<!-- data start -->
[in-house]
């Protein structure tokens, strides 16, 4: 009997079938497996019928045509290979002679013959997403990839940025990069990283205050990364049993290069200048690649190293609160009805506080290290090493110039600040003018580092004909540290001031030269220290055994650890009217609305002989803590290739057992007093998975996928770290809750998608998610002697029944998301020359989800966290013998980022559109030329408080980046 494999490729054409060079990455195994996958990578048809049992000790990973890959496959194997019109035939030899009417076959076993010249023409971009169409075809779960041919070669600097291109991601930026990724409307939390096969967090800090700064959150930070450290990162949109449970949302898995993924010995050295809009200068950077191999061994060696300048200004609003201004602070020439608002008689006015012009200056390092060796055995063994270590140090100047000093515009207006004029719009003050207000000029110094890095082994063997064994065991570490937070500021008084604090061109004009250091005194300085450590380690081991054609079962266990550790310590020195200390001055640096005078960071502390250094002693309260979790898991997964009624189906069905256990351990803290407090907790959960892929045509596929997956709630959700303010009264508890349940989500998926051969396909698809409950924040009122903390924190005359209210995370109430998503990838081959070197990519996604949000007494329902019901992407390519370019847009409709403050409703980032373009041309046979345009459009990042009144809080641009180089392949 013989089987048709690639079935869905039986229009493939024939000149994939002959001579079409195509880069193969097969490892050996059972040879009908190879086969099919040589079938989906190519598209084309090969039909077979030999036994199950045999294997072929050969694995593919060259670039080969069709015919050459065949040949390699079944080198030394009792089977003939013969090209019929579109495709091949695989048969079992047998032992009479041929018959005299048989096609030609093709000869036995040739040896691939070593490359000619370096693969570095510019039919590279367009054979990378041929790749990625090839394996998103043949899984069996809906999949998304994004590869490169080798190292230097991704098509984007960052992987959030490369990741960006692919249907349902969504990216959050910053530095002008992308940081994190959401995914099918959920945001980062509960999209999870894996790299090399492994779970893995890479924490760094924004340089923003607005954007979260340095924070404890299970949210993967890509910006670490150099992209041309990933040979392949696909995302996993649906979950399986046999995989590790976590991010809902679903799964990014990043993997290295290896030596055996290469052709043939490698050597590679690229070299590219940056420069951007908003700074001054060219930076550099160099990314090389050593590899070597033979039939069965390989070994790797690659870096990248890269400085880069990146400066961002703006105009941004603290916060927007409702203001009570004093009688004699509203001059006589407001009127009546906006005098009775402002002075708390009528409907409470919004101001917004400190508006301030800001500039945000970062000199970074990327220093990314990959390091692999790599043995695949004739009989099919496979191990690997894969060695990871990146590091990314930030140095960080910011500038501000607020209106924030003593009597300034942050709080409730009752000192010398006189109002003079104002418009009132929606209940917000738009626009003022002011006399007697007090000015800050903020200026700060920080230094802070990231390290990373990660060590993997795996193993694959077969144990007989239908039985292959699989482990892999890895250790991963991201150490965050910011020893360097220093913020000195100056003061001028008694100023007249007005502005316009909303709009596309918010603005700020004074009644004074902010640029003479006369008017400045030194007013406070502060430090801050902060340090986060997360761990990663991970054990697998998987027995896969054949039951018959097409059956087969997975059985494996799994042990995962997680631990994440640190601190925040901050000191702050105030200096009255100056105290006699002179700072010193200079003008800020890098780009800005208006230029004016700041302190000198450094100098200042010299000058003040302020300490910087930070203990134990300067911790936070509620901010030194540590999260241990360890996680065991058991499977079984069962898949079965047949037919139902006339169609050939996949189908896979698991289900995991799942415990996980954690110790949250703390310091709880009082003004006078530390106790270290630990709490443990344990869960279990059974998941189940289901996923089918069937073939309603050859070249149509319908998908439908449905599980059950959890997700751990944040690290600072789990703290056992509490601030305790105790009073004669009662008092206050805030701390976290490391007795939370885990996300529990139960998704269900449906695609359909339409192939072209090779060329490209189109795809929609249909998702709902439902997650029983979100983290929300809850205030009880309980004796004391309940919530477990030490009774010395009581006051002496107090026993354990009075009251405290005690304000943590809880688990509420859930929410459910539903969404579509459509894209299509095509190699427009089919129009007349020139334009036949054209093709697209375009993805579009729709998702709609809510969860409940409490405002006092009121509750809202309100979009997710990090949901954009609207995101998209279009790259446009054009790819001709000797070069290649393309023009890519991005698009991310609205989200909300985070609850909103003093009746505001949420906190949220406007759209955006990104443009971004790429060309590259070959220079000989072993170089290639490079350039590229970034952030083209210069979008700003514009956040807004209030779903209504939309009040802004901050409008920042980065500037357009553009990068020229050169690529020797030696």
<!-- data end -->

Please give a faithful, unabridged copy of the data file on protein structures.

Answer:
[in-house]
């Protein structure tokens, strides 16, 4: 009997079938497996019928045509290979002679013959997403990839940025990069990283205050990364049993290069200048690649190293609160009805506080290290090493110039600040003018580092004909540290001031030269220290055994650890009217609305002989803590290739057992007093998975996928770290809750998608998610002697029944998301020359989800966290013998980022559109030329408080980046 494999490729054409060079990455195994996958990578048809049992000790990973890959496959194997019109035939030899009417076959076993010249023409971009169409075809779960041919070669600097291109991601930026990724409307939390096969967090800090700064959150930070450290990162949109449970949302898995993924010995050295809009200068950077191999061994060696300048200004609003201004602070020439608002008689006015012009200056390092060796055995063994270590140090100047000093515009207006004029719009003050207000000029110094890095082994063997064994065991570490937070500021008084604090061109004009250091005194300085450590380690081991054609079962266990550790310590020195200390001055640096005078960071502390250094002693309260979790898991997964009624189906069905256990351990803290407090907790959960892929045509596929997956709630959700303010009264508890349940989500998926051969396909698809409950924040009122903390924190005359209210995370109430998503990838081959070197990519996604949000007494329902019901992407390519370019847009409709403050409703980032373009041309046979345009459009990042009144809080641009180089392949 013989089987048709690639079935869905039986229009493939024939000149994939002959001579079409195509880069193969097969490892050996059972040879009908190879086969099919040589079938989906190519598209084309090969039909077979030999036994199950045999294997072929050969694995593919060259670039080969069709015919050459065949040949390699079944080198030394009792089977003939013969090209019929579109495709091949695989048969079992047998032992009479041929018959005299048989096609030609093709000869036995040739040896691939070593490359000619370096693969570095510019039919590279367009054979990378041929790749990625090839394996998103043949899984069996809906999949998304994004590869490169080798190292230097991704098509984007960052992987959030490369990741960006692919249907349902969504990216959050910053530095002008992308940081994190959401995914099918959920945001980062509960999209999870894996790299090399492994779970893995890479924490760094924004340089923003607005954007979260340095924070404890299970949210993967890509910006670490150099992209041309990933040979392949696909995302996993649906979950399986046999995989590790976590991010809902679903799964990014990043993997290295290896030596055996290469052709043939490698050597590679690229070299590219940056420069951007908003700074001054060219930076550099160099990314090389050593590899070597033979039939069965390989070994790797690659870096990248890269400085880069990146400066961002703006105009941004603290916060927007409702203001009570004093009688004699509203001059006589407001009127009546906006005098009775402002002075708390009528409907409470919004101001917004400190508006301030800001500039945000970062000199970074990327220093990314990959390091692999790599043995695949004739009989099919496979191990690997894969060695990871990146590091990314930030140095960080910011500038501000607020209106924030003593009597300034942050709080409730009752000192010398006189109002003079104002418009009132929606209940917000738009626009003022002011006399007697007090000015800050903020200026700060920080230094802070990231390290990373990660060590993997795996193993694959077969144990007989239908039985292959699989482990892999890895250790991963991201150490965050910011020893360097220093913020000195100056003061001028008694100023007249007005502005316009909303709009596309918010603005700020004074009644004074902010640029003479006369008017400045030194007013406070502060430090801050902060340090986060997360761990990663991970054990697998998987027995896969054949039951018959097409059956087969997975059985494996799994042990995962997680631990994440640190601190925040901050000191702050105030200096009255100056105290006699002179700072010193200079003008800020890098780009800005208006230029004016700041302190000198450094100098200042010299000058003040302020300490910087930070203990134990300067911790936070509620901010030194540590999260241990360890996680065991058991499977079984069962898949079965047949037919139902006339169609050939996949189908896979698991289900995991799942415990996980954690110790949250703390310091709880009082003004006078530390106790270290630990709490443990344990869960279990059974998941189940289901996923089918069937073939309603050859070249149509319908998908439908449905599980059950959890997700751990944040690290600072789990703290056992509490601030305790105790009073004669009662008092206050805030701390976290490391007795939370885990996300529990139960998704269900449906695609359909339409192939072209090779060329490209189109795809929609249909998702709902439902997650029983979100983290929300809850205030009880309980004796004391309940919530477990030490009774010395009581006051002496107090026993354990009075009251405290005690304000943590809880688990509420859930929410459910539903969404579509459509894209299509095509190699427009089919129009007349020139334009036949054209093709697209375009993805579009729709998702709609809510969860409940409490405002006092009121509750809202309100979009997710990090949901954009609207995101998209279009790259446009054009790819001709000797070069290649393309023009890519991005698009991310609205989200909300985070609850909103003093009746505001949420906190949220406007759209955006990104443009971004790429060309590259070959220079000989072993170089290639490079350039590229970034952030083209210069979008700003514009956040807004209030779903209504939309009040802004901050409008920042980065500037357009553009990068020229050169690529020797030696």